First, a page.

Review – My Lil’ Everdell
Everdell for kids!
|Designer||James A. Wilson, Clarissa A. Wilson|
|Artist||Andrew Bosley, Jacqui Davis|
My Lil’ Everdell was inevitable. With the rise of kids’ versions of more adult tabletop games like My Little Scythe, it was only a matter of time before James A. Wilson’s award-winning Everdell received a kids’ version. However, taking a well-loved game and making it 6+ friendly is no easy task. So how did James and Clarissa Wilson do?
My Lil’ Everdell is built on the basic concepts of Everdell. Each turn, players will place a friend (worker) on 1 of the 5-7 available spaces (available spaces depend on the number of players) to collect resources, play a creature or building from the 8-card Meadow, and collect a parade (if able). The players will play through 4 seasons, and the winner is the player with the most points.
There are 3 spaces that anyone can place a friend, which will always grant you a resource (wood, berry, or resin). The other spaces are determined by dice rolls. The starting player of each round will roll x (x = number of players) dice and place them in their spots. This is a great way to vary what resources are available to grab each round while retaining the simplicity for the kids’ sake. There are no complex action spots, no super-specific events, no jostling for seasons, and no crazy card abilities. In fact, the cards are well-marked, and many of them share the same abilities, which makes it easy for players to understand which cards do what.
As with Everdell, players will try to build cities with creatures and buildings that give them bonuses. Bonuses could look like extra points each time you play a certain card or for every type of a certain card, or bonuses could be gaining resources after you do a specific action. The goal is to build an engine that lets you maximize each turn so you can score more points than the other players. There’s also a bit of a racing aspect to claim the first parade because each parade is worth 1 less point than the parade previous to it (so the first parade is worth 6 points, the second is worth 5, etc.). The strategy is pretty simple, but even amidst the simplicity there are still some interesting choices to make.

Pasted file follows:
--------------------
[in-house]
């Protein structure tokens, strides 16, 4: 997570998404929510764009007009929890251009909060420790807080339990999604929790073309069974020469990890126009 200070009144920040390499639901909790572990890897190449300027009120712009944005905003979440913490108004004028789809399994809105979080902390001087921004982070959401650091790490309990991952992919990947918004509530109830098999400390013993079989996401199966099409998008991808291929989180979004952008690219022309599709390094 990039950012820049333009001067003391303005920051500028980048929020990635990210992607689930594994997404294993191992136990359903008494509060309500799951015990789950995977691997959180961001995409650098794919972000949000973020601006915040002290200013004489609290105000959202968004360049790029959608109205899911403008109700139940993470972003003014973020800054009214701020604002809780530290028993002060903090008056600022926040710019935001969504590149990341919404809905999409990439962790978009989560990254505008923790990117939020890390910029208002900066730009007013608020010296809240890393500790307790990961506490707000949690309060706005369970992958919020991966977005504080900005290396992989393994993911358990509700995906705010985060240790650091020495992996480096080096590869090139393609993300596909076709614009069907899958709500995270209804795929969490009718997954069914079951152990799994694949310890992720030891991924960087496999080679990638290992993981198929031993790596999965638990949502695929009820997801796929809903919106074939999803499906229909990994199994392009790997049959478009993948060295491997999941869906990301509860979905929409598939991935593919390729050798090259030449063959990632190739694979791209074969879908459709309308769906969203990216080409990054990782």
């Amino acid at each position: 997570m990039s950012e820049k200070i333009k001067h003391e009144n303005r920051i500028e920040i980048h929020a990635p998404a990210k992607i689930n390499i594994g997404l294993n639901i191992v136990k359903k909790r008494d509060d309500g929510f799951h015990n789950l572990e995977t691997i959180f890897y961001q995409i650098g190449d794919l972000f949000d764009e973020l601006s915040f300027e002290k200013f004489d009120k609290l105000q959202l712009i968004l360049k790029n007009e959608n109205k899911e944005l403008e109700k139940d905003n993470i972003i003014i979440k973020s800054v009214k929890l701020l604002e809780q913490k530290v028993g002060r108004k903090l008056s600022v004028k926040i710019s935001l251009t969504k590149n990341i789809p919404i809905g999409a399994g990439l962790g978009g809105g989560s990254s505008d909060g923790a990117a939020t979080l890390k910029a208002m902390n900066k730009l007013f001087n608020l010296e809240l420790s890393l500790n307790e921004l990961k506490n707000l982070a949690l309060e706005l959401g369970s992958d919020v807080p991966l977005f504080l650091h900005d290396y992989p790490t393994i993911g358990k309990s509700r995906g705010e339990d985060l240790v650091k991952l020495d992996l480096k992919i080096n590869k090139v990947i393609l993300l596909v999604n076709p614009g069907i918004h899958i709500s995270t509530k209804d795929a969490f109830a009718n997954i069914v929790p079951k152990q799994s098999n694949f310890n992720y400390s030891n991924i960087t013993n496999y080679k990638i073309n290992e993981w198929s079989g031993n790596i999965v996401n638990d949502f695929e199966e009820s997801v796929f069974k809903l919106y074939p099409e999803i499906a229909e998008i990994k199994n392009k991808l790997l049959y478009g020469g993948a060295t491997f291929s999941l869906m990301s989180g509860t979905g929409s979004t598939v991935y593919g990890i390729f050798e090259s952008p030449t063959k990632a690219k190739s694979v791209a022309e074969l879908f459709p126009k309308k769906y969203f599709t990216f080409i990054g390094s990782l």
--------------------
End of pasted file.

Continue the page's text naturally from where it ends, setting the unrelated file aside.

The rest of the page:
The components, as with the original Everdell, are excellent. The cardboard boxes for the resources are unnecessary but cute, even if it’s occasionally difficult to retrieve the resources from them. The art is adorable. If you thought Everdell’s art was cute, My Lil’ Everdell’s art is even cuter because all the creatures are kids and the buildings feature kids playing like they have a bank, dance party, pirate ship, etc.
I could see 6-year-olds playing this and enjoying it, but I’m not confident enough to say that 6+ is an accurate age rating. If you have a 6-year-old who has been playing games for a year or 2, My Lil’ Everdell could be good, but if your 6-year-old is just getting into board games, I’m not sure I can universally recommend My Lil’ Everdell. Something else to consider is the lack of strategic depth when compared to Everdell. Having only 8 cards in the Meadow to choose from helps combat analysis paralysis, which is good, but it still only leaves players with 8 cards to choose from instead of 8 + whatever is in their hand. This design decision makes sense given the target audience, but it’s something to be aware of.
My Lil’ Everdell is an excellent introduction to the world of Everdell. For adults who have played Everdell, it provides a faster, easier play experience, even if the strategic depth is lacking. However, if your kid has wanted to play Everdell for a while, this could be an excellent stepping-stone in the world of tabletop gaming.
Starling Games kindly provided a review copy.
The Bottom Line
An enjoyable Everdell experience for newcomers and families alike.